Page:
We are delighted to introduce Hannah, a Young Adults in Global Mission volunteer who is serving part-time with Dar al-Kalima University of Arts and Culture! Young Adults in Global Mission, a program of the ELCA, sends 70 young people from ages 21 – 29 to nearly a dozen country placements, including to Jerusalem and the West Bank. Volunteers with the YAGM program live and serve for one year alongside ELCA companion churches.
Hannah arrived to her placement in Jerusalem and the West Bank in August, along with 6 other young adults from the YAGM program. She serves both with the Dar al-Kalima School and at the Dar al-Kalima University, teaching English and math in the school and preparing English- language publications for the University. She has also volunteered with Bright Stars of Bethlehem in the past as a part of the Bridges of Hope program. We are excited to continue to work alongside her! She’ll be sharing updates about our programs and reflections on her own experiences in Bethlehem. We’ll be sharing snippets from her blog, Yalla, Hannah here.
First, we thought we’d let her introduce herself in her own words:
I grew up in Milton, Washington, a small town about 30 miles south of Seattle. There, in the house that always smells of Tide laundry detergent, my parents raised my younger brother and I to respect others, to push ourselves, and to explore the world around us. They also raised us in the faith, as a part of Mountain View Lutheran Church; that faith, and the family that raised me in it, became the strong backbone of my life.
After graduating from high school, I moved to Nashville, Tennessee (of all places) to study music at Vanderbilt University. Little did I know how much my life would change over the course of the next four years. While music still remains a passion of mine, and I stayed involved with music all through college, I discovered that my vocation, my calling, lay somewhere else entirely.
My freshman year of college, I took a History of Islam course. I realized that although the Middle East and Islam featured prominently in the news throughout my childhood, I knew little about the region and even less about the religion. I found myself entranced by the complexity, the nuance, the shades of gray that define so many issues in the region. By the end of the year I had changed my major to Middle Eastern Studies. Quite simply, I was hooked.
Looking back on it, I can now see the traces of this interest even earlier in my life. One of my first introductions to the Middle East was through my faith and the archaeological study Bible given to me by my parents at a young age. Long before I knew I would one day study abroad there, I was more interested in traveling to Jordan than to Paris. I have long been drawn to the history of the land we call holy and the ways that history affects the Biblical stories I know so well. I have never felt God’s presence so strongly as when I changed my major and set myself on a journey to learn more about this region and its diverse and beautiful people.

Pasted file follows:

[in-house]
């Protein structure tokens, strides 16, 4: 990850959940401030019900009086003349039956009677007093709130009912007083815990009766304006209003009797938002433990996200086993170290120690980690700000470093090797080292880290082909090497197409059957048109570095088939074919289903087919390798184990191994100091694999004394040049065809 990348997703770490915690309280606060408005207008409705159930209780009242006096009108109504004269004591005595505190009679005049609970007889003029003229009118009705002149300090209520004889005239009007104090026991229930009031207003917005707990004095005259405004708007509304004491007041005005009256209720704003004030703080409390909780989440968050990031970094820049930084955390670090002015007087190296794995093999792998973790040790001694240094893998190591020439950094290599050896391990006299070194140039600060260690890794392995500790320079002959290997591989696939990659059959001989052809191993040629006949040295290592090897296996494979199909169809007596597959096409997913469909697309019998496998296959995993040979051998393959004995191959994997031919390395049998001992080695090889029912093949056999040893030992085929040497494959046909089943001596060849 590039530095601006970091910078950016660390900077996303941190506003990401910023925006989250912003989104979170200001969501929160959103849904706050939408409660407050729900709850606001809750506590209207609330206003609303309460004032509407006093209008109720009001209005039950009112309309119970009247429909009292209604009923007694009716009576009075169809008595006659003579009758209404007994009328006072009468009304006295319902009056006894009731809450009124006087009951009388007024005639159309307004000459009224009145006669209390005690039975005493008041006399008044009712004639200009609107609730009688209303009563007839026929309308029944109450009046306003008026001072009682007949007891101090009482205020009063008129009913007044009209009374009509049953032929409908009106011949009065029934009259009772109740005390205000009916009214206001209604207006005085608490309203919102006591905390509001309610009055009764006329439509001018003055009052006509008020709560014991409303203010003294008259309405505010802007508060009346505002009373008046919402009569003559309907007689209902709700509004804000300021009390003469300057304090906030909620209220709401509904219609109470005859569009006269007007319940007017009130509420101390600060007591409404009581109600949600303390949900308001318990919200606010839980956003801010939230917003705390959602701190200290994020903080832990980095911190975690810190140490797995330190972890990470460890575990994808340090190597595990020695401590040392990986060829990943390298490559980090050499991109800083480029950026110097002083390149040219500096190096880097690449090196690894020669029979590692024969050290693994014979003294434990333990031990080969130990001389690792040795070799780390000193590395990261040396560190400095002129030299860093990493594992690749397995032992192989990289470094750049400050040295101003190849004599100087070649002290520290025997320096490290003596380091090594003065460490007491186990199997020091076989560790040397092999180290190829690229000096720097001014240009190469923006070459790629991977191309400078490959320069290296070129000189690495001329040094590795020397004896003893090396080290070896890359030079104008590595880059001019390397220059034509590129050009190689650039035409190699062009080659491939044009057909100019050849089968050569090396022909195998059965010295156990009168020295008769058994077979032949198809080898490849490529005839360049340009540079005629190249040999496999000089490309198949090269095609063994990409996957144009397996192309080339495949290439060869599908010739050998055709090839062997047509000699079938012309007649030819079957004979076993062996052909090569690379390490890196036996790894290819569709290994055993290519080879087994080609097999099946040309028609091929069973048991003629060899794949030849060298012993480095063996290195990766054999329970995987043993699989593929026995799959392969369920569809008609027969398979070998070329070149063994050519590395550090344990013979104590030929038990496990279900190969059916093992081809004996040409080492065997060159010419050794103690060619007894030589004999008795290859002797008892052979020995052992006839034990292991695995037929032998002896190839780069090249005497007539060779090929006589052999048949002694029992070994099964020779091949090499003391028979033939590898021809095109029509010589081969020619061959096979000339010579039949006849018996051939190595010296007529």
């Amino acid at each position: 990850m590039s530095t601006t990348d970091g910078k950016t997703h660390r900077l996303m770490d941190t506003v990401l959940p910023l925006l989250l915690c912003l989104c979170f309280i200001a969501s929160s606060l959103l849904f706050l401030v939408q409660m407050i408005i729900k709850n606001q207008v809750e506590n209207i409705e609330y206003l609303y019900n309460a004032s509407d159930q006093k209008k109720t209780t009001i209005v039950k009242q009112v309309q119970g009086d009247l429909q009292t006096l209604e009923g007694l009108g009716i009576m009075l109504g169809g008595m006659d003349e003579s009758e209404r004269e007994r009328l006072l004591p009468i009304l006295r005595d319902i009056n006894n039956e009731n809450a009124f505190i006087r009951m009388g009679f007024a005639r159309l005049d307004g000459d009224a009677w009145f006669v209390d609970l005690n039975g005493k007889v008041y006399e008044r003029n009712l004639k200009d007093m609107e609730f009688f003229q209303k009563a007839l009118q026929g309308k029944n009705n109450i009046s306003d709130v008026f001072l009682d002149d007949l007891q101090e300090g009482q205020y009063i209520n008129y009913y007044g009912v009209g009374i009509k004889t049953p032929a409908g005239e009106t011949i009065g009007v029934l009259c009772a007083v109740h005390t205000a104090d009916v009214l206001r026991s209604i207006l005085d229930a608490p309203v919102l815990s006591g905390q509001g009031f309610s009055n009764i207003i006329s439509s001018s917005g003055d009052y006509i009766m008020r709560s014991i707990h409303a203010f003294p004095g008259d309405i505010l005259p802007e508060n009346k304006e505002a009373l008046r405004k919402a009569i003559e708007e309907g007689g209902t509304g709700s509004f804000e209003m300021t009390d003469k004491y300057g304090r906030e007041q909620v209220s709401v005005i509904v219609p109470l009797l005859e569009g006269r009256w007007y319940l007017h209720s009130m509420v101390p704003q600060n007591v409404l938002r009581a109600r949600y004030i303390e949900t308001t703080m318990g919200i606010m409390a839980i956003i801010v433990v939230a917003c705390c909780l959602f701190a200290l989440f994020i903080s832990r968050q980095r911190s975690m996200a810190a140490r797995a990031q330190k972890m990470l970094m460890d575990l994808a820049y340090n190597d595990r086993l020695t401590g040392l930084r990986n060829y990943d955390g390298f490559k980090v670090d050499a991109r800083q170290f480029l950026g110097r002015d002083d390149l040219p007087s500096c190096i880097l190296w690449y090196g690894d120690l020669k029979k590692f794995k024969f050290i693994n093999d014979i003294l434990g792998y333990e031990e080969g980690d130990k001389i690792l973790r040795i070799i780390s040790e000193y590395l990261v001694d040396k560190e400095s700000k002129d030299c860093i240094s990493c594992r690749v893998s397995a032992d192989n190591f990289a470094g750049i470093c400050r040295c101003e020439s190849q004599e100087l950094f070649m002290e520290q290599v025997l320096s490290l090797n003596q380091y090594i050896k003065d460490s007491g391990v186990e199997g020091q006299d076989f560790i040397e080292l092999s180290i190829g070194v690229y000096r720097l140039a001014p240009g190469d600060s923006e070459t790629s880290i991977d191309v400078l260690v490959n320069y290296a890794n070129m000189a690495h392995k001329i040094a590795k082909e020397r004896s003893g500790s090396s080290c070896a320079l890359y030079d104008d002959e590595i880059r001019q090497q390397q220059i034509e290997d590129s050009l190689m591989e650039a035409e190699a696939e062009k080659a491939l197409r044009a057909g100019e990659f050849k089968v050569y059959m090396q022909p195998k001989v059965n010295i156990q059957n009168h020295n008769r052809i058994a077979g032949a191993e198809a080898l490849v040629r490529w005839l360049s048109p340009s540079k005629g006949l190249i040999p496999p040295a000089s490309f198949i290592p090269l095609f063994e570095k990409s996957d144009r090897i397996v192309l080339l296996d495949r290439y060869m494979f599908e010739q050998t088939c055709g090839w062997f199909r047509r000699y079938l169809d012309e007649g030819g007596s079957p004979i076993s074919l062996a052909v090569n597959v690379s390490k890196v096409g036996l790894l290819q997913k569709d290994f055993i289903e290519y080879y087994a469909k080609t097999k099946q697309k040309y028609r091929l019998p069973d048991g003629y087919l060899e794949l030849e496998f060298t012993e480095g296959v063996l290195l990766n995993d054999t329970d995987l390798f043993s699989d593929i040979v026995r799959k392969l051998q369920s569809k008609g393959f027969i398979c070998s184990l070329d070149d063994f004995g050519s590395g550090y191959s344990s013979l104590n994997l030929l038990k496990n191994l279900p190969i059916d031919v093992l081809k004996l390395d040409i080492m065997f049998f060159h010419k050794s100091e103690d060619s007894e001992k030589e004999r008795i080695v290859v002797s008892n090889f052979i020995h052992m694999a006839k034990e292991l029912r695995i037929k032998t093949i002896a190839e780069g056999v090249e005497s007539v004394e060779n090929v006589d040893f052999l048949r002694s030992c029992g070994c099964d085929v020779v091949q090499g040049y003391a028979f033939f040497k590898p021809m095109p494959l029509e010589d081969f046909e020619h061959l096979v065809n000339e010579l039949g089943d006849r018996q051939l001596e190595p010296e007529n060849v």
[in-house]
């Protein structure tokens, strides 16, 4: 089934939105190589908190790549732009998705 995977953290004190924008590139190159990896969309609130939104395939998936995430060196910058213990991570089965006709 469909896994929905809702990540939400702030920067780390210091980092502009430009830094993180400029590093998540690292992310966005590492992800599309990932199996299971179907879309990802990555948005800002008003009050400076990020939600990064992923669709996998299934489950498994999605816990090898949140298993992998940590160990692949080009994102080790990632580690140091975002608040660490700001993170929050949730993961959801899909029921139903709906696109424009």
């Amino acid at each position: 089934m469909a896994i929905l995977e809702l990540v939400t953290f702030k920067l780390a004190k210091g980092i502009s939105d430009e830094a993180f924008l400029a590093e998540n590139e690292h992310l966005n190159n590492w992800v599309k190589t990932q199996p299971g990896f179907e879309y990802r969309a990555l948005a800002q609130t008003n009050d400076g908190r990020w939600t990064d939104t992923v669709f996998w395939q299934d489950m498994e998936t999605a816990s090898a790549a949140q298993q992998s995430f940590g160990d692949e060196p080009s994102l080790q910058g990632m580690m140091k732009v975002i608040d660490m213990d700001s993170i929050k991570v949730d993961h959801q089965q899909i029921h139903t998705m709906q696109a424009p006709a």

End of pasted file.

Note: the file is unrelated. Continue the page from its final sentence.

I am seeking real connection and relationships with the people with whom I will be living and serving. I want to live alongside them, to understand how they live, to be a part of that life, to know them intimately and deeply. The D.C. policy world can be a bit of an “ivory tower” of wannabe white saviors hoping to “fix” the Middle East and its problems, despite their often good intentions. With every fiber of my being, I want to avoid this orientalist impulse in my own life. I want to get back to the people, to ground myself in the reality of daily life and in strong relationships with real human beings.
Here is an excerpt from her most recent blog post:
“The Forty Days”
You might not believe it, since the image of the Middle East most people have in their heads involves sweltering heat and rolling sand, but it gets quite cold here. Not as cold, perhaps, as the -66 windchill the Midwestern United States is experiencing right now, but cold enough. With houses designed to draw heat out during the summer and no indoor heating, the temperature is often the same chilly 50 degrees inside that it is outside, if not cooler.
We’ve entered what Palestinians call “al-muraba’ia,” “the forty days,” the coldest days of the year. Thunderstorms blow in from the Mediterranean, dumping rain and sleet and hail on the hills of Jerusalem before pacifying in the Jordan River Valley. Wind sneaks in through the windows, making candles and electricity alike flicker. From Christmas until the middle of February, we will wear extra layers and huddle around space heaters for warmth, piling thick fleece blankets on our beds. Then, the warmth will return, spring will break out, and we will move on.
It seems particularly fitting that these days number forty, and that they are coming now, of all times.
Forty is a significant number in the story of God and Her people: forty days and nights of the catastrophic flood, forty years of wandering in the desert, forty days of fasting and temptation in the wilderness. Forty days of darkness and cold in this Holy Land after the business and excitement of the Christmas season.
I feel it deep in my bones, these forty days.
To put it simply, these forty days are hitting me hard. I knew that a year of global service wouldn’t be easy, but it turns out that knowing it wouldn’t be easy doesn’t make it easier. Read the full post here.